In the design and engineering stage, rich geospatial data generated by surveyors can help to streamline the civil design process, enabling an easier transition from a concept stage to a constructible model. By providing imaging panoramas, meshes, terrain models, utility locations (both underground and above ground) and corresponding metadata, surveyors can ensure high-quality project design. They can also help to minimize any potential rework and future requests for information (RFIs) in the construction stage in the case of discrepancies over pre-construction conditions or if surrounding assets get damaged in a later stage. Hence, a well-designed 3D model – with the right initial information provided by a surveyor – can speed up the construction process, save time and reduce waste on a job site.
When the construction project hits the next phase, surveyors play a critical role in setting up the control network for the site, staking out the construction elements and performing the quality control, such as inspecting positional accuracies, performing verticality checks and doing real-time or campaign-based deformation monitoring. But especially in this phase, surveyors can play an essential role using BIM models in the field as a source for extracting detailed prefabrication and work drawings. In fact, there are many ways in which data from the 3D model can be accessed to provide additional insights on a job site. Over the last couple of years, the possibilities have grown from using site workstations and tablets to the latest generation of mixed-reality devices, not to mention the possibility to further enrich the 3D information with data from other sensors: GNSS, camera vision and even Lidar sensors on smartphones and tablets that enable a point map to be captured on a mobile device. So surveyors can play a major role in improving and implementing virtual and augmented reality. Mixed reality combined with laser scanners or imaging instruments can make it possible for modellers to adjust a BIM or 3D model based on just-taken scans in the field. Field connectivity and the concept of the ‘connected site’ play a major role in getting the most up-to-date designs to the field, as well as closing the loop once an element has been properly placed and verification becomes standard practice.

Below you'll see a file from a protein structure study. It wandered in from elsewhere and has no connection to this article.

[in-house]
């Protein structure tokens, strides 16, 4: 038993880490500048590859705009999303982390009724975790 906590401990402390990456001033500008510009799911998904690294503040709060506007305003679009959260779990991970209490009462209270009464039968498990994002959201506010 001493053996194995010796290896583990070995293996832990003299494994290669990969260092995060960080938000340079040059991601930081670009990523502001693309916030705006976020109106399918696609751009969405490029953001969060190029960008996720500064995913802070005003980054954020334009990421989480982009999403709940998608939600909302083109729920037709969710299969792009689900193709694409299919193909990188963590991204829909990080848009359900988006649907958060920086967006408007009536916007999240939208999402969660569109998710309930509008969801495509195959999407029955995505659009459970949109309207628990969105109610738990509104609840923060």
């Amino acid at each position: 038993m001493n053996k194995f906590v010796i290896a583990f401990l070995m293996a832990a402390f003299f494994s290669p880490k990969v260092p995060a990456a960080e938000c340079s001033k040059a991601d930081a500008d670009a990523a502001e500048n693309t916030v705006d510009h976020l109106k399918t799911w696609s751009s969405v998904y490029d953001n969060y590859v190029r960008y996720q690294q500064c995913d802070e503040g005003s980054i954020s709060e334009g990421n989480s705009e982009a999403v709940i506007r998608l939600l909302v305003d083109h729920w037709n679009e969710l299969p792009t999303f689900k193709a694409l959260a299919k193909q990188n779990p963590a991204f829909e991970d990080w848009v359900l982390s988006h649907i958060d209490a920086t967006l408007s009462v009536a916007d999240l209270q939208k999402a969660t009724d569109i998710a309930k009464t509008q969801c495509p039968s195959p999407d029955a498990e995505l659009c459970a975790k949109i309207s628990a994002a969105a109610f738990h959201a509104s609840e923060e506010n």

A couple of technologies come together in reducing the time needed to place models in the physical space. First of all there is cloud connectivity, which opens models up to real-time sharing between the office and the field and between the various roles on a construction project, including that of surveyor. If they are stored on cloud platforms, project models can be accessed from several different sources, including from those tools used by other trades. A second important development is the growing availability of mobile and wearable technology that can store and load data to speed the review of modelled data on the work site. Today’s augmented and mixed-reality systems allow users to not only view but also interact with what they see on a 1:1 scale, so that they can compare components in the field against design and installation guidance. For example, Trimble’s SiteVision lets users visualize georeferenced 3D models from any angle at true-to-life scale, above or below the ground. It features the combination of a mobile device connected to a handheld centimetre-level positioning and electronic distance measurement (EDM) system. Meanwhile, the Trimble XR10 mixed-reality device combines the power of the HoloLens 2 holographic computer and head-mounted display integrated into a hard hat. Its interface lets users make natural gestures, such as clicking with fingers, pinching the screen or moving objects on the screen, to interact with designs and their affiliated data. Users can view digital models using Trimble Connect for HoloLens and can place photos and notes in the model, which can then be fed back to the office.
Operation and maintenance
In the operation/maintenance phase, stakeholders can use BIM to manage and maintain a building efficiently. For example, a 3D model integrating a surveyor’s input can be used to develop an annual maintenance plan or to quickly locate parts that require repairs. Also, any changes to installations or services in the 3D model can be simulated and calculated before applying them. The surveyor’s work is at the basis of delivering complete as-built scan and imaging documentation to the building’s owner or operator. This collection of additional metadata can be published and shared on a local intranet or website, providing additional value for facility managers, site occupants, owners or potential buyers.
Technology is making tremendous headway in connecting people and information. Surveyors, architects, designers, contractors, engineers, owners and operators are all coming to rely on this one view of reality: a model of the built environment that can deliver the information they are looking for in their role. The surveying community can play a bigger role in the lifecycle of any built asset by providing richer, more valuable and insightful information during a larger part of the building process.